Bridget Weiss, superintendent of the Juneau School District, speaks during a rally seeking an increase in public school funding Jan. 23 at the Alaska State Capitol. Weiss, who is stepping down as superintendent June 30, is scheduled to take on a broader statewide role as the new liaison for the University of Alaska College of Education Consortium starting July 1. (Clarise Larson / Juneau Empire)

Bridget Weiss, superintendent of the Juneau School District, speaks during a rally seeking an increase in public school funding Jan. 23 at the Alaska State Capitol. Weiss, who is stepping down as superintendent June 30, is scheduled to take on a broader statewide role as the new liaison for the University of Alaska College of Education Consortium starting July 1. (Clarise Larson / Juneau Empire)

Weiss tapped to be first-ever liaison for UA program that recruits, trains teachers

It’s a new role for the departing Juneau superintendent.

After a 39-year career in public education Bridget Weiss is again becoming a college freshman, of sorts.

The Juneau School District superintendent has been named the first-ever liaison for the University of Alaska College of Education Consortium, which works on collaborative efforts between various university programs as well as the state’s public school system. Among her new challenges will be luring more high schoolers to become teachers and motivating them to pursue careers in Alaska.

“I can’t really undo 39 years of energy and understanding I have,” she said Tuesday. “I’m really not just ready to walk away from that.”

Weiss’ last scheduled day as superintendent is June 30 and she officially begins her new job July 1 (which is a Saturday, meaning in reality she’ll get the holiday weekend as a transition period). She said she will remain in Juneau, which was an important consideration as she looked for opportunities after her tenure with the school district.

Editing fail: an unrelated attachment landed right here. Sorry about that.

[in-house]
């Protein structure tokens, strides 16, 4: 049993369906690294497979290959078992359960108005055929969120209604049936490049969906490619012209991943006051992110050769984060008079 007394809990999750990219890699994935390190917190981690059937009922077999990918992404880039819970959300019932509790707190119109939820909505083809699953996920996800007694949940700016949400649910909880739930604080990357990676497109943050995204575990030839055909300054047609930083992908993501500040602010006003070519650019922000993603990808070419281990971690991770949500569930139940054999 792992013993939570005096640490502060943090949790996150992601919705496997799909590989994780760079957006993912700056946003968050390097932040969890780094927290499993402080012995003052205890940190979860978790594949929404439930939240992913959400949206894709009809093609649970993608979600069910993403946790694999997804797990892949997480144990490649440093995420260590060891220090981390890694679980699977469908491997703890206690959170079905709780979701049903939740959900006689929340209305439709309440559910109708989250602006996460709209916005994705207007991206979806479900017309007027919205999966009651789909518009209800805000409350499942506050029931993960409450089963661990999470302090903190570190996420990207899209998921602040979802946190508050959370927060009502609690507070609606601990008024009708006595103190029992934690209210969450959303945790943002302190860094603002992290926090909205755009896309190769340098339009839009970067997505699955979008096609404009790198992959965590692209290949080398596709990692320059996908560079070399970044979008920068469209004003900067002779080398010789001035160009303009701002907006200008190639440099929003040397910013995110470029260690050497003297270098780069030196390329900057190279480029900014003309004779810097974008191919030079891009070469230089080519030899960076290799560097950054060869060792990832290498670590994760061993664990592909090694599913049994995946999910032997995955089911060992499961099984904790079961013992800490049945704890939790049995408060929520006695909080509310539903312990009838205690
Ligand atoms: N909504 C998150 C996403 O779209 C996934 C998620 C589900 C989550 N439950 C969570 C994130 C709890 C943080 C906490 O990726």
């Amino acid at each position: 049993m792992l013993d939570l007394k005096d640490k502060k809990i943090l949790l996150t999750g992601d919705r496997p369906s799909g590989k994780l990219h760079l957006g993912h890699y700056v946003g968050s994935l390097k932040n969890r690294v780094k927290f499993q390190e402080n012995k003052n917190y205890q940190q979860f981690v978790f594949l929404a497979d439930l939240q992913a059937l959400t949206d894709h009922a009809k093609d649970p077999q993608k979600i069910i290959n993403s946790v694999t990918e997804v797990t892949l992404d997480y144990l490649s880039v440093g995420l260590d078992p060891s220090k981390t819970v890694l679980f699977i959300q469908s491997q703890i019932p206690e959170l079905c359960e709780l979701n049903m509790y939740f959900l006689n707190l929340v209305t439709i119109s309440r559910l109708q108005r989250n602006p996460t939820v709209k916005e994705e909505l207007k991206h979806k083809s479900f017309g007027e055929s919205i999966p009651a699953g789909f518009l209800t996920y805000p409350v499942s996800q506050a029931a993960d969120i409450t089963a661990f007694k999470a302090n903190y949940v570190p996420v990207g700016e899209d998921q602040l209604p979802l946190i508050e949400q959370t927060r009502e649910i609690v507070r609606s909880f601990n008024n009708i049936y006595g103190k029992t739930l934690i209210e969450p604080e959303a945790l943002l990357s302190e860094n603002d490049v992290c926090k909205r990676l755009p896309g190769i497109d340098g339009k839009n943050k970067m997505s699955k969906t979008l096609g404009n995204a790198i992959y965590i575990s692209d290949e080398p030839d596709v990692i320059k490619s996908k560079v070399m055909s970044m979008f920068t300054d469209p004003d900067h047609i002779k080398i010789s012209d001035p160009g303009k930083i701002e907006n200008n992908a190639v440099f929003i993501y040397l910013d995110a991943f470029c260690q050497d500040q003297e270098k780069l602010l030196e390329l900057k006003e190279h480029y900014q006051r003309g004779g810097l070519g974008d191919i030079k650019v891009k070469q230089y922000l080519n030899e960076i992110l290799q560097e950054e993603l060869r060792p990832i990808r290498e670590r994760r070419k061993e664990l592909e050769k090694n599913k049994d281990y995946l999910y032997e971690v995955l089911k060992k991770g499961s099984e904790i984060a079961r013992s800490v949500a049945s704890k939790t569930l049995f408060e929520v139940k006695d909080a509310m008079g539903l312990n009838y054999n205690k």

When asked what she expects her new day-to-day duties to be like, she said at the onset it will largely be a learning experience.

“It hasn’t been done before,” she said. “This is a new position, so I’m approaching it from an innovative stance of assessing the needs.”

Specific goals are likely to include increasing dual enrollment of high school students who get an early start on college by enrolling in university classes, Weiss said.

“We know when students get a head start on credits they are more likely to enroll,” she said. “Certainly from my k-12 perspective we need to remove some obstacles. It will really mean reaching out to districts that don’t have these opportunities yet and see what some of those obstacles are.”

Having more “home grown” students in the university’s teaching program also means more are likely to remain in the state when pursuing careers, Weiss said. A similar mentality in luring out-of-state students is also a goal.

“We know we will always rely on a Lower 48 pool and we want them to come to Alaska, but we want them to come here for a career,” she said.

Weiss’ appointment was announced in an ACEC news release on Friday and to a more prominent audience during a live broadcast of a state Senate Education Committee hearing Monday where an overview of the university system was presented. Tonia Dousay, dean of the school of education for the university, told the committee Weiss “will be joining our forces to help us ensure that districts and anybody, any stakeholder, interested in public education knows exactly who they can work with.”

“She is the current president of our superintendents’ association so she will be a very visible gateway,” Dousay said. “School districts will be able to connect with us rapidly, ask questions, develop duel credit relationships, look at other opportunities that we might not be considering. She will be able to provide that access for us.”

Weiss graduated from Juneau-Douglas High School: Yadaa.at Kalé, and after graduating from college spent 26 years in Spokane, Washington, in teaching and administrator roles. She returned to Alaska and spent four years as principal of North Pole High School before returning to Juneau and serving four years as the district’s director of student services.

She was named Juneau’s superintendent in 2018 and has won several awards, including Alaska Superintendent of the Year in 2022, and her contract had been extended until 2025 shortly before she announced her plans in October to retire from the district.

But Weiss said with tasks ahead such as drafting a budget for next year and employee contract negotiations, she doesn’t expect her final few months with the district to be easy.

“We’ve got a lot of work,” she said.

• Contact reporter Mark Sabbatini at mark.sabbatini@juneauempire.com

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